Beloveds, I invite you to stop what you are doing if you can and sit with me in the depth of this tragedy. How to reconcile the cost of occupation and of war? How to nuance two very real histories of oppression and violence? I am holding close the words of U.N. Middle East peace envoy Tor Wennesland who said: “This is a dangerous precipice, and I appeal to all to pull back from the brink.”
We as a people of faith can condemn violence against civilians while at the same time engaging the full legacies and histories of oppression that shape such devastating conflict. As a faith tradition, Unitarian Universalists have long worked for peace, and our principles and values call for the goal of world community with peace, liberty, and justice for all. At the same time, we have not engaged the tangled issues surrounding Israel/Palestine in community since 2018, and our last engagement resulted in severed relationships, and deep pain.
I pray for the people of Israel and Palestine. I pray for leaders around the globe who must respond to this latest flare of violence and the untenable ethical considerations that abound. I pray for Muslim and Jewish UUs who experience the impact of this long strife acutely. I pray that those of us less likely to know the trauma of unending brutality and harm will not turn away from generational loss, from the devastating realities and their root causes, or from the relentless tragedy of war and occupation. Be gentle with yourselves when you need to be, but do not turn away unless you must. We are one global family living tenuously on the same human-impacted Earth. Let us center ourselves in justice as we call for peace.
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The Unitarian Universalist Association (UUA) joins the chorus of voices urging an immediate and total ceasefire, the admittance of humanitarian aid, and the restoration of power and water to Gaza to prevent the further staggering loss of human life that is inevitable under the current conditions. We support the call from the United Nations for the evacuation order to be rescinded, warning it will have “devastating humanitarian consequences.” We join a wide range of faith-based, non-governmental, and humanitarian organizations across the globe in condemning the government of Israel’s ongoing bombardment, “total siege,” and forced displacement through an evacuation order of more than 1.1 million residents of Gaza in retaliation for Hamas’ atrocious October 7 attacks. We do so in line with our 2002 Action of Immediate Witness, “Toward Peace and Justice in the Middle East.”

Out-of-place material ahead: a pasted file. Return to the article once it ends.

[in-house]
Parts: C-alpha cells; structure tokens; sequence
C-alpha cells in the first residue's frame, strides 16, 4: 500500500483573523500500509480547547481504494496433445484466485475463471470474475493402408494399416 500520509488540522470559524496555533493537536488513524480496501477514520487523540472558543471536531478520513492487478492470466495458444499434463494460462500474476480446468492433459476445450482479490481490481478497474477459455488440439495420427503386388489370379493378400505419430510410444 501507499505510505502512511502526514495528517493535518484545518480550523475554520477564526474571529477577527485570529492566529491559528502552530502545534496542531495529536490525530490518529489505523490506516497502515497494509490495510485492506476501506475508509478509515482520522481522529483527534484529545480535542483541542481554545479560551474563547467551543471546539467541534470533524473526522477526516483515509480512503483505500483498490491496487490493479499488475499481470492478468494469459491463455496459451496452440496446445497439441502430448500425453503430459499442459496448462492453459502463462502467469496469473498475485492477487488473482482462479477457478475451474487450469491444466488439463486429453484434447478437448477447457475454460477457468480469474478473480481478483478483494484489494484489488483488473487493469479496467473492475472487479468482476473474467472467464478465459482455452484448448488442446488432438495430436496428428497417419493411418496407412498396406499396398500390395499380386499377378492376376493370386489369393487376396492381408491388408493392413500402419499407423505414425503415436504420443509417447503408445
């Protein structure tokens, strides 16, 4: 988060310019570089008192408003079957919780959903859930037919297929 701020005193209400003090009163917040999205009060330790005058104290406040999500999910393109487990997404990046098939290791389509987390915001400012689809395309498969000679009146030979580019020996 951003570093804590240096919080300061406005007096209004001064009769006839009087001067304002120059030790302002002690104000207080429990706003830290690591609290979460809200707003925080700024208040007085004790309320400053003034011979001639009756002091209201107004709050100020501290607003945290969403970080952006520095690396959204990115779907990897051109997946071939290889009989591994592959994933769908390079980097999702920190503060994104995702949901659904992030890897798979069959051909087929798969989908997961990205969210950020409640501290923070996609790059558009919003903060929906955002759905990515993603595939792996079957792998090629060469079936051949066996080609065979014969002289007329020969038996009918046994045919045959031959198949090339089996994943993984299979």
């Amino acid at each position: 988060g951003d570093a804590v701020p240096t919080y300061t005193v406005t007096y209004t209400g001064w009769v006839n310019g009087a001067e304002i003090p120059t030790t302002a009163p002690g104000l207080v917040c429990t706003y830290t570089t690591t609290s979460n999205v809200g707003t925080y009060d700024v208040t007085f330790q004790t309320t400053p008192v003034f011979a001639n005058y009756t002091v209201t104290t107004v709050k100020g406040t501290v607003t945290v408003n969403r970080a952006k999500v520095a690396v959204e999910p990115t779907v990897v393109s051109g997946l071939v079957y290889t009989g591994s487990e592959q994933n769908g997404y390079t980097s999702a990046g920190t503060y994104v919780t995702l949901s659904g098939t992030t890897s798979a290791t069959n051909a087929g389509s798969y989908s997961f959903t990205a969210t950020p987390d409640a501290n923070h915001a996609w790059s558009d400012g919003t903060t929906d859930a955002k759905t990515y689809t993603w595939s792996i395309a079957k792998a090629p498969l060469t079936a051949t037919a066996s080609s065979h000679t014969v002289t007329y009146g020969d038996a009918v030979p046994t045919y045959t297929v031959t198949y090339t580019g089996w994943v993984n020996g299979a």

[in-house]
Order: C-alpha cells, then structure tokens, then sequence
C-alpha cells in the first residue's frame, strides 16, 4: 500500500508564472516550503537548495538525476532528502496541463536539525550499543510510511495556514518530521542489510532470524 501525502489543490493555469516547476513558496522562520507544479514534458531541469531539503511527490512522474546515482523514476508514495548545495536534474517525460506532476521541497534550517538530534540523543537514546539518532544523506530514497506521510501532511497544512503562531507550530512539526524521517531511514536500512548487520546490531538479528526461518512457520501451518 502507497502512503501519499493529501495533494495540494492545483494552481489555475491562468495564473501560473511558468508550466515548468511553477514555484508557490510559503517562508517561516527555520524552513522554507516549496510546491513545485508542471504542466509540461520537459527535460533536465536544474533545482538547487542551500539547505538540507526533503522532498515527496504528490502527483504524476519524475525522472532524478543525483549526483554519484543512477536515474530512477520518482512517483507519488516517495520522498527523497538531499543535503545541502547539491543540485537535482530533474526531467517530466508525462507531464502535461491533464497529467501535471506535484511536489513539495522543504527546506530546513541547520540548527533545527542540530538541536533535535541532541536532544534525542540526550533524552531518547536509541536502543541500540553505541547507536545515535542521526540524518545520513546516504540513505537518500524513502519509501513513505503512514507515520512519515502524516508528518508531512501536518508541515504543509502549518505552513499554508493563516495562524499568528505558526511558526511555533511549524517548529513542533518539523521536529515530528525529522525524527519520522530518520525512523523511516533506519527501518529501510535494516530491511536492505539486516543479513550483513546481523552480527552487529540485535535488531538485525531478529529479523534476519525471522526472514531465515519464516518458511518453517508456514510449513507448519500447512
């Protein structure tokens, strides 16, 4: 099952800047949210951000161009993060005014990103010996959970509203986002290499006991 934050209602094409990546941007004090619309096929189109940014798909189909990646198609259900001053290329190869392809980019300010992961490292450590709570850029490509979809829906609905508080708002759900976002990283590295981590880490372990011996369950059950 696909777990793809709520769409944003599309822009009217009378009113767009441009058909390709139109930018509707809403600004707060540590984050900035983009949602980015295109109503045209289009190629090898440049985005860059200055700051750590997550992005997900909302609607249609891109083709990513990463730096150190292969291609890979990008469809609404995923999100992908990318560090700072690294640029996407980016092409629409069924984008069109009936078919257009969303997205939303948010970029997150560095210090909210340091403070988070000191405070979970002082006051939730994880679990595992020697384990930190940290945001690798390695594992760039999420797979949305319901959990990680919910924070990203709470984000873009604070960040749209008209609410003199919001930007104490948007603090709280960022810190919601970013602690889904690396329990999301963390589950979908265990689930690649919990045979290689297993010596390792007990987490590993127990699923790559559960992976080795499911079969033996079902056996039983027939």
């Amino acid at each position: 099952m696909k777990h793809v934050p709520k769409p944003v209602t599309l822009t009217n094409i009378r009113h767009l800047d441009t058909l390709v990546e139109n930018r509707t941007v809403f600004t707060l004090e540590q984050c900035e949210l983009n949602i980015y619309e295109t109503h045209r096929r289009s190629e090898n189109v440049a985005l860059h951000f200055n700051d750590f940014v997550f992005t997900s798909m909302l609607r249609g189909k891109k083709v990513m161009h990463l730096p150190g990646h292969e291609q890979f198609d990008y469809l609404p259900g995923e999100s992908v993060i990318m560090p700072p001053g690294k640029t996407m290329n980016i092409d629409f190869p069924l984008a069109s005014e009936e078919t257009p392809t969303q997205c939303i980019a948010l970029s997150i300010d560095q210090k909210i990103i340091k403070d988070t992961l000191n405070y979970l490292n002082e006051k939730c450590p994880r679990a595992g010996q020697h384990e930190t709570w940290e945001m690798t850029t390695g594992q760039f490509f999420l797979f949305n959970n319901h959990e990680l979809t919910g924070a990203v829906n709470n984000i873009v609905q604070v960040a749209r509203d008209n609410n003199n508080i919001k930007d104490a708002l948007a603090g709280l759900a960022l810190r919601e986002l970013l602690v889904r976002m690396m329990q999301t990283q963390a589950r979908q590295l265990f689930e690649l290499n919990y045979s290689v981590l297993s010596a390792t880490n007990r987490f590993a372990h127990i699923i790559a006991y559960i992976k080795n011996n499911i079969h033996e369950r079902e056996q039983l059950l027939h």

To address the urgent humanitarian crisis in Israel and Gaza, and to prevent further catastrophic loss of life, the UUA reiterates, as a signatory of the October 12 statement from Churches for Middle East Peace, a call for:
- Ceasefire, de-escalation, and restraint by all sides
- All parties to abide by the laws of war, including the Geneva Conventions and customary international law
- Prioritizing steps to secure the immediate release of hostages and ensure international protection for civilians
The UUA condemns the horrific terror attacks from Hamas on Israeli civilians, and the taking of innocent hostages. There can never be justification for such an attack.
The UUA condemns the harm to innocent civilians caused by the Israeli government’s retaliation against Gaza, and implores the Israeli government to do all it can to protect innocent civilian life and avoid further escalating military action.
We call on Unitarian Universalists to continue to witness against anti-Semitism and Islamophobia, and to side with love in this moment by urging their elected officials to leverage the considerable power of the US government to push for an immediate and humane resolution to the crisis in Gaza, including total ceasefire, humanitarian aid access, and rescinding the evacuation order.